The gar­dener’s bucket list

MA­JORELLE GAR­DEN in Mar­rakech, Morocco

Gardening Australia - - DECEMBER - words and pho­tog­ra­phy KIM WOODS RABBIDGE

Ma­jorelle Gar­den in Morocco

The vi­brant, bustling city of Mar­rakech is home to Ma­jorelle Gar­den, a work of art cre­ated by a painter and later restored by an iconic fash­ion de­signer

Morocco, lo­cated in North Africa where Ara­bian, Ber­ber and Eu­ro­pean cul­tures meld, is a mecca for artists and mu­si­cians – and gar­den lovers! While the buzz of daily life is al­lur­ing, I love the place most for its se­cret nooks where you find mur­mur­ing foun­tains and mo­saic tiles.

Just a short walk away from the jostling crowds in the souks (bazaars) of Mar­rakech is a must-see sanc­tu­ary that has had visi­tors un­der its spell for decades. Jardin Ma­jorelle, de­signed by French painter Jac­ques Ma­jorelle nearly 100 years ago, is a hor­ti­cul­tural haven of al­most half a hectare. It is renowned for its very ex­otic plant­ings and vi­brant colours, pre­dom­i­nantly yel­low and blue.

Ma­jorelle ap­proached the land­scape with the same artis­tic flair as his paint­ings. The gar­den was con­sid­ered one of his most daz­zling works, with him adding plants from his trav­els through five con­ti­nents over 40 years or so. A blue cu­bist villa, built in the 1930s, was used as his stu­dio space un­til shortly be­fore his death in 1962.

Decades later, fash­ion de­signer Yves Saint Lau­rent and his part­ner Pierre Bergé res­cued Jardin Ma­jorelle, which had fallen into de­cay and was un­der threat from a ho­tel project. They restored the gar­den along the lines of Ma­jorelle’s vi­sion.

Jardin Ma­jorelle is en­tered through a court­yard fea­tur­ing a serene blue and green, Moor­ish-tiled pool sur­rounded by colour­ful pots. A dec­o­ra­tive wall is framed by tow­er­ing palms and stands of bam­boo. From here, you wend your way along board­walks and path­ways, taking in care­fully chore­ographed col­lec­tions of cacti and sculp­ture.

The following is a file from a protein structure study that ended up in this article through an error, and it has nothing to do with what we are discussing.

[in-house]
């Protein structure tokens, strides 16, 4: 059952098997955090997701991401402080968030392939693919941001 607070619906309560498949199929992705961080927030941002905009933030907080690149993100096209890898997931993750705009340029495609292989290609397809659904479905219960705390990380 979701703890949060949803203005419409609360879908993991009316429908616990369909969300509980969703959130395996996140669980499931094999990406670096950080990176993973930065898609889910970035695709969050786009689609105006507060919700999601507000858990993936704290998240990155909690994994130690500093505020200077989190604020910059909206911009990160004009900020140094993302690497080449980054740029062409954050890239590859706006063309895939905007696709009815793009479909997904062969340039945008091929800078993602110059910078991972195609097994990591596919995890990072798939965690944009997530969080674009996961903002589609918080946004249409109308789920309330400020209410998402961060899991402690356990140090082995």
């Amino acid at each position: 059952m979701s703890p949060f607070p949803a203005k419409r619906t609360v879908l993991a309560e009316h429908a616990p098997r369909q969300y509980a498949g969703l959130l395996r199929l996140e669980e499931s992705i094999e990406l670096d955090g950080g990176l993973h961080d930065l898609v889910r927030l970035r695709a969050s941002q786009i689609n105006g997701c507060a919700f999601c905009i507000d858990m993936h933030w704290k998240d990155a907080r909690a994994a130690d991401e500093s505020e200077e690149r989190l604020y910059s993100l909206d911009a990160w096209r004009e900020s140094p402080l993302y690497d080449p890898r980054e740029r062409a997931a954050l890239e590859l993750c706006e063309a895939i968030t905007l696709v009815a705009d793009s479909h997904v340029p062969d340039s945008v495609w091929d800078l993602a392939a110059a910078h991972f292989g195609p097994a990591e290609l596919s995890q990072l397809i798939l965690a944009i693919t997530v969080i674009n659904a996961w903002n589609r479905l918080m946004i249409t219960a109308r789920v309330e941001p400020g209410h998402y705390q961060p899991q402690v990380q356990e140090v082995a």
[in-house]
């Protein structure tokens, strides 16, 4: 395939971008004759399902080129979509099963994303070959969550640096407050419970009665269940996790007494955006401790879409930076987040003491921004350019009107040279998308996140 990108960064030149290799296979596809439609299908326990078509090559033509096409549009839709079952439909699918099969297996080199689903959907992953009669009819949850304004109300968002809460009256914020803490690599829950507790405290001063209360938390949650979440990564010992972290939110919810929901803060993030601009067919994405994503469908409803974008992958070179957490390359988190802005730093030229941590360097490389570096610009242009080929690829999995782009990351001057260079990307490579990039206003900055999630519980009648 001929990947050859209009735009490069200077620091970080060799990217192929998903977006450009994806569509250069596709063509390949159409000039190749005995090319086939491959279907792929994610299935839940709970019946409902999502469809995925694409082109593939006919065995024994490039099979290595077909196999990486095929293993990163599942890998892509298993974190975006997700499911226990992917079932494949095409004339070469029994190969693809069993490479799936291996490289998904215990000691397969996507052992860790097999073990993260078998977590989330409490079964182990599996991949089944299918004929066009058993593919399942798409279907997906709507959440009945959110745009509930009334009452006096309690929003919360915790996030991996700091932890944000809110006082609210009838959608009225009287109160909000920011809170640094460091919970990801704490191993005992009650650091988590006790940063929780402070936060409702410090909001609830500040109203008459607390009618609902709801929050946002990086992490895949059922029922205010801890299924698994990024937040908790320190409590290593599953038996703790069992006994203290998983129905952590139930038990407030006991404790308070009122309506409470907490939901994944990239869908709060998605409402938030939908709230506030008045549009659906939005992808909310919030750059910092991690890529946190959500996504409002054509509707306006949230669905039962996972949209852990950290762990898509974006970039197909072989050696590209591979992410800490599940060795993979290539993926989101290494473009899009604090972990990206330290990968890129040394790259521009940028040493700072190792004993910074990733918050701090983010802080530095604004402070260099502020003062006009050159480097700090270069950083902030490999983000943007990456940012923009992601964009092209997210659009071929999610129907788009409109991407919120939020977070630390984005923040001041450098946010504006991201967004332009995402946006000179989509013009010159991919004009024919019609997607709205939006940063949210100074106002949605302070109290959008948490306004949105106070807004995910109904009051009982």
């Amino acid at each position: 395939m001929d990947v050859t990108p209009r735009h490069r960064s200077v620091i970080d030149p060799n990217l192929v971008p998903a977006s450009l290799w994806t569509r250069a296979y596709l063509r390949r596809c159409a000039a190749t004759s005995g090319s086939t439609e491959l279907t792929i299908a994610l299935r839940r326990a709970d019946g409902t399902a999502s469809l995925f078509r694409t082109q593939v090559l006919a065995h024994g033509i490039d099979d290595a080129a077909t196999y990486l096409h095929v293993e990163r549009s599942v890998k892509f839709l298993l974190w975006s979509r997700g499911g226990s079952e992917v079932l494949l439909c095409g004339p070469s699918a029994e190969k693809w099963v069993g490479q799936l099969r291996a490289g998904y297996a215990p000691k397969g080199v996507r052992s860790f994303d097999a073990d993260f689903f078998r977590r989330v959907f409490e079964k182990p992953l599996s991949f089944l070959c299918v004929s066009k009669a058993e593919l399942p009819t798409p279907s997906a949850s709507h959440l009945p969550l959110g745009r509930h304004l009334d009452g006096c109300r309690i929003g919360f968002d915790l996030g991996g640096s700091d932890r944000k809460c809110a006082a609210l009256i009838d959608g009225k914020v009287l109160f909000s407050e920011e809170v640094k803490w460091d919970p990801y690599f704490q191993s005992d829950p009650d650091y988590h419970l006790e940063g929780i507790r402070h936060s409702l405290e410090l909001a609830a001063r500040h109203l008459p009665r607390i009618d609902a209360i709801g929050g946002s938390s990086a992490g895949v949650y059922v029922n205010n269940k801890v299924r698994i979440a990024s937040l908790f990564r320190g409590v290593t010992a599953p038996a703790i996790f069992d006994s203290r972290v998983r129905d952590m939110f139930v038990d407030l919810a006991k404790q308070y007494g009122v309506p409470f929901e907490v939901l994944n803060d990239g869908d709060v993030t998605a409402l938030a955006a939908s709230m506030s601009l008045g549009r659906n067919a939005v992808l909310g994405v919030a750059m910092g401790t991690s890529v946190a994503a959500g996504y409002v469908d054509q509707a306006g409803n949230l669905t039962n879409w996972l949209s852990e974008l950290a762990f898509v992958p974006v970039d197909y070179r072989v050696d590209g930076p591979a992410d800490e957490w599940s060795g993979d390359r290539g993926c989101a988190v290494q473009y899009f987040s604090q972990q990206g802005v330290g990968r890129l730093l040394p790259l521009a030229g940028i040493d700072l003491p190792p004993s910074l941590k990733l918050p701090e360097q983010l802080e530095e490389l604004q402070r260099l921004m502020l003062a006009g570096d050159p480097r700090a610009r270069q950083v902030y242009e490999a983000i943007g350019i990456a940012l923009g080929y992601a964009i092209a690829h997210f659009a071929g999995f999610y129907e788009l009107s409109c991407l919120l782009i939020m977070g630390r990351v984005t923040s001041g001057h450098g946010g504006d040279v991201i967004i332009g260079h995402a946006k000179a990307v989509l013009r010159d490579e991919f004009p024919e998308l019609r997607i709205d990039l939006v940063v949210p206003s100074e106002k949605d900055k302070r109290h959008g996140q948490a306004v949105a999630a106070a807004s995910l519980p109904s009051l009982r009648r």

Bold colours on the pots and struc­tures through­out the gar­den re­main the artist’s sig­na­ture. The ul­tra­ma­rine-cobalt blue that he’d first no­ticed in tiles around Mar­rakech has been used ex­ten­sively, and this colour is now known as Ma­jorelle Blue.


Ma­jorelle Gar­den is open every day of the year. Open­ing times vary slightly in dif­fer­ent months and dur­ing Ra­madan. En­try to the gar­den and mu­seum is sep­a­rate; the gar­den is 70Dhs (about

A$10) and the mu­seum is 30Dhs

(about A$5). As the gar­den is pop­u­lar, it’s best to visit early in the day or wait un­til late af­ter­noon. If you go with a tour group, you may not need to queue to en­ter. Give your­self plenty of time to soak up the at­mos­phere. Sit awhile or visit the cafe.

Be sure to in­clude a walk through the villa, now home to Ma­jorelle’s paint­ings and the Ber­ber Mu­seum, which dis­plays arte­facts from the col­lec­tions of Saint Lau­rent and Bergé. In the stu­dio is an Islamic Art Mu­seum with North African tex­tiles from Saint Lau­rent’s per­sonal col­lec­tion, and Musée Yves Saint Lau­rent re­cently opened on the site as a tribute to the de­signer’s legacy in haute cou­ture.

CLOCK­WISE FROM MAIN The colour Ma­jorelle Blue is syn­ony­mous with the gar­den and was patented by the owner, painter Jac­ques Ma­jorelle; there are about 30 mem­bers of the cac­tus fam­ily in the gar­den and plants from five con­ti­nents; the en­trance foun­tain is by US dec­o­ra­tor Bill Wil­lis.

CLOCK­WISE FROM ABOVE Bam­boo lines both sides of an ir­ri­gation canal that runs be­tween a pav­il­ion and the build­ing that was Ma­jorelle’s stu­dio; an ar­bor fes­tooned with bougainvil­lea; boldly painted pots are a sig­na­ture style in Ma­jorelle Gar­den.

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